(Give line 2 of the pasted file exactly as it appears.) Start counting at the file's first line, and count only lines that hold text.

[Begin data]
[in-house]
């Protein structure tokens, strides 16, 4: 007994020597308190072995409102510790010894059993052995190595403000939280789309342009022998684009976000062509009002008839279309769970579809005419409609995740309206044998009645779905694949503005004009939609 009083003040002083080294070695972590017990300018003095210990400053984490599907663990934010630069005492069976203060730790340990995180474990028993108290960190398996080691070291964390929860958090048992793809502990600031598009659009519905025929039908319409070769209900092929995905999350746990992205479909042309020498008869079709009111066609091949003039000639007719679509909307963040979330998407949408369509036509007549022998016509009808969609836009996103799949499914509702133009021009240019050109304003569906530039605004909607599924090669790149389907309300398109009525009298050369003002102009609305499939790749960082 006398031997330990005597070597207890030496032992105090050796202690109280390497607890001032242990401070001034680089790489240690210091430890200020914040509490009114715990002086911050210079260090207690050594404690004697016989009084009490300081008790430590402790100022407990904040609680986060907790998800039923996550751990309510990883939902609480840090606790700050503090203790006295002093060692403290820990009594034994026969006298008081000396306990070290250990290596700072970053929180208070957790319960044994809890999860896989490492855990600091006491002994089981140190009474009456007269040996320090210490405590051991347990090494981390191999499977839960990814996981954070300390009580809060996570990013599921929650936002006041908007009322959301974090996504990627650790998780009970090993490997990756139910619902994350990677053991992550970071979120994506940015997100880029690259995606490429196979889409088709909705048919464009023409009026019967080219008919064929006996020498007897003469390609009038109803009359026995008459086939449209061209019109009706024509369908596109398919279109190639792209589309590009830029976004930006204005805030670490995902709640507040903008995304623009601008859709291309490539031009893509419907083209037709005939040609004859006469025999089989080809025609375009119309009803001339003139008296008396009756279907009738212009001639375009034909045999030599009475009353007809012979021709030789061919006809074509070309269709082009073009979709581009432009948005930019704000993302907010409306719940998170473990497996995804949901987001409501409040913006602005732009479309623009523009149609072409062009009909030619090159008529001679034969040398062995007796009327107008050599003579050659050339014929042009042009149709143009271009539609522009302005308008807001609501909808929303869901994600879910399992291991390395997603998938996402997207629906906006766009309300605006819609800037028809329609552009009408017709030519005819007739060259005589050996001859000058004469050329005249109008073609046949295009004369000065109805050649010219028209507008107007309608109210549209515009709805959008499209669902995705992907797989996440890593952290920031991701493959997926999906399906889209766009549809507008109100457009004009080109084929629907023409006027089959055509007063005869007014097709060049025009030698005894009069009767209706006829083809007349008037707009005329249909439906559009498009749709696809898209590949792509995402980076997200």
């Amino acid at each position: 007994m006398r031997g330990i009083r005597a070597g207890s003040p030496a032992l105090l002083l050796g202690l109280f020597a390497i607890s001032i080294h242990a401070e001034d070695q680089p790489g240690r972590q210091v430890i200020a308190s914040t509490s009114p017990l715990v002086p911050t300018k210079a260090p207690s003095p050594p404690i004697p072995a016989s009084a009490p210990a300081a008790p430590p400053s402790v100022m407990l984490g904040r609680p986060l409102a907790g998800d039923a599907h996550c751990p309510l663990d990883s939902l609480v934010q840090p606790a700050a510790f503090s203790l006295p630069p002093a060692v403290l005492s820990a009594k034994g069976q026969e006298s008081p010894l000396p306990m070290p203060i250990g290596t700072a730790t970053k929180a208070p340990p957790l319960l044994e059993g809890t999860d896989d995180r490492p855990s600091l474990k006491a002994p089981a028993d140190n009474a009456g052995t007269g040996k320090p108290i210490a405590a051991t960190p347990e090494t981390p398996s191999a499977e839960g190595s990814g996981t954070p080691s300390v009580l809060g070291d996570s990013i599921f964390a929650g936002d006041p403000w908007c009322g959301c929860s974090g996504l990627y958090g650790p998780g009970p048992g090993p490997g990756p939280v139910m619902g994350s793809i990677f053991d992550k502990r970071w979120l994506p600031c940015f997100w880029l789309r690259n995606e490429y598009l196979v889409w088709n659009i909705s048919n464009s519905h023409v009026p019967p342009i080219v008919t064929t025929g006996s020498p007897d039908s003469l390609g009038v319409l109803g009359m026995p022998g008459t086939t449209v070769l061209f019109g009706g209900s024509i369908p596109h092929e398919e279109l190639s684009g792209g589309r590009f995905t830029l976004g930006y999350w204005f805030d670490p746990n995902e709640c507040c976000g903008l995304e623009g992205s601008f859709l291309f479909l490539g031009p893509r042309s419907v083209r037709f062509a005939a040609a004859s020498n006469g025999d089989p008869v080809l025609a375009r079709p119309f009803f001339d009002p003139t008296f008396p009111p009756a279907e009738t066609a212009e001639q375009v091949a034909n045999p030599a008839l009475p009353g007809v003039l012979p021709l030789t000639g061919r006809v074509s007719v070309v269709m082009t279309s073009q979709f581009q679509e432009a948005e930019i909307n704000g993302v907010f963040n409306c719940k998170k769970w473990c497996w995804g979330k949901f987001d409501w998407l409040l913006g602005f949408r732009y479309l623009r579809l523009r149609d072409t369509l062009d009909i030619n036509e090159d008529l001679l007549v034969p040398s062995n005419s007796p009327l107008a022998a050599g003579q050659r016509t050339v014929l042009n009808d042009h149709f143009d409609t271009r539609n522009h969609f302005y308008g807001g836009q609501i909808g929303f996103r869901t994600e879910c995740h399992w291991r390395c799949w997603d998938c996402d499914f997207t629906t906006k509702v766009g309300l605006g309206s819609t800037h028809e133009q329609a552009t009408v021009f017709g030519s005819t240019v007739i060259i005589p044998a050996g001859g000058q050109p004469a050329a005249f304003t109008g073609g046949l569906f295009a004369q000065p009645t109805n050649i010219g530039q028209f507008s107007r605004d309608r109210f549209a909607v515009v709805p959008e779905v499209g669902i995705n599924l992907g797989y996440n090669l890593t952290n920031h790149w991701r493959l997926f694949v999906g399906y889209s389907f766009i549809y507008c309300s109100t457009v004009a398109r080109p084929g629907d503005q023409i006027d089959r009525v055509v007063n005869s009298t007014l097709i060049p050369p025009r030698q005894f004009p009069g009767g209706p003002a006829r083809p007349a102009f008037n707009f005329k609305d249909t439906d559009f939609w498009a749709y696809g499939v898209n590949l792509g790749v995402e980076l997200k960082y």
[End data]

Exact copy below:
């Protein structure tokens, strides 16, 4: 007994020597308190072995409102510790010894059993052995190595403000939280789309342009022998684009976000062509009002008839279309769970579809005419409609995740309206044998009645779905694949503005004009939609 009083003040002083080294070695972590017990300018003095210990400053984490599907663990934010630069005492069976203060730790340990995180474990028993108290960190398996080691070291964390929860958090048992793809502990600031598009659009519905025929039908319409070769209900092929995905999350746990992205479909042309020498008869079709009111066609091949003039000639007719679509909307963040979330998407949408369509036509007549022998016509009808969609836009996103799949499914509702133009021009240019050109304003569906530039605004909607599924090669790149389907309300398109009525009298050369003002102009609305499939790749960082 006398031997330990005597070597207890030496032992105090050796202690109280390497607890001032242990401070001034680089790489240690210091430890200020914040509490009114715990002086911050210079260090207690050594404690004697016989009084009490300081008790430590402790100022407990904040609680986060907790998800039923996550751990309510990883939902609480840090606790700050503090203790006295002093060692403290820990009594034994026969006298008081000396306990070290250990290596700072970053929180208070957790319960044994809890999860896989490492855990600091006491002994089981140190009474009456007269040996320090210490405590051991347990090494981390191999499977839960990814996981954070300390009580809060996570990013599921929650936002006041908007009322959301974090996504990627650790998780009970090993490997990756139910619902994350990677053991992550970071979120994506940015997100880029690259995606490429196979889409088709909705048919464009023409009026019967080219008919064929006996020498007897003469390609009038109803009359026995008459086939449209061209019109009706024509369908596109398919279109190639792209589309590009830029976004930006204005805030670490995902709640507040903008995304623009601008859709291309490539031009893509419907083209037709005939040609004859006469025999089989080809025609375009119309009803001339003139008296008396009756279907009738212009001639375009034909045999030599009475009353007809012979021709030789061919006809074509070309269709082009073009979709581009432009948005930019704000993302907010409306719940998170473990497996995804949901987001409501409040913006602005732009479309623009523009149609072409062009009909030619090159008529001679034969040398062995007796009327107008050599003579050659050339014929042009042009149709143009271009539609522009302005308008807001609501909808929303869901994600879910399992291991390395997603998938996402997207629906906006766009309300605006819609800037028809329609552009009408017709030519005819007739060259005589050996001859000058004469050329005249109008073609046949295009004369000065109805050649010219028209507008107007309608109210549209515009709805959008499209669902995705992907797989996440890593952290920031991701493959997926999906399906889209766009549809507008109100457009004009080109084929629907023409006027089959055509007063005869007014097709060049025009030698005894009069009767209706006829083809007349008037707009005329249909439906559009498009749709696809898209590949792509995402980076997200």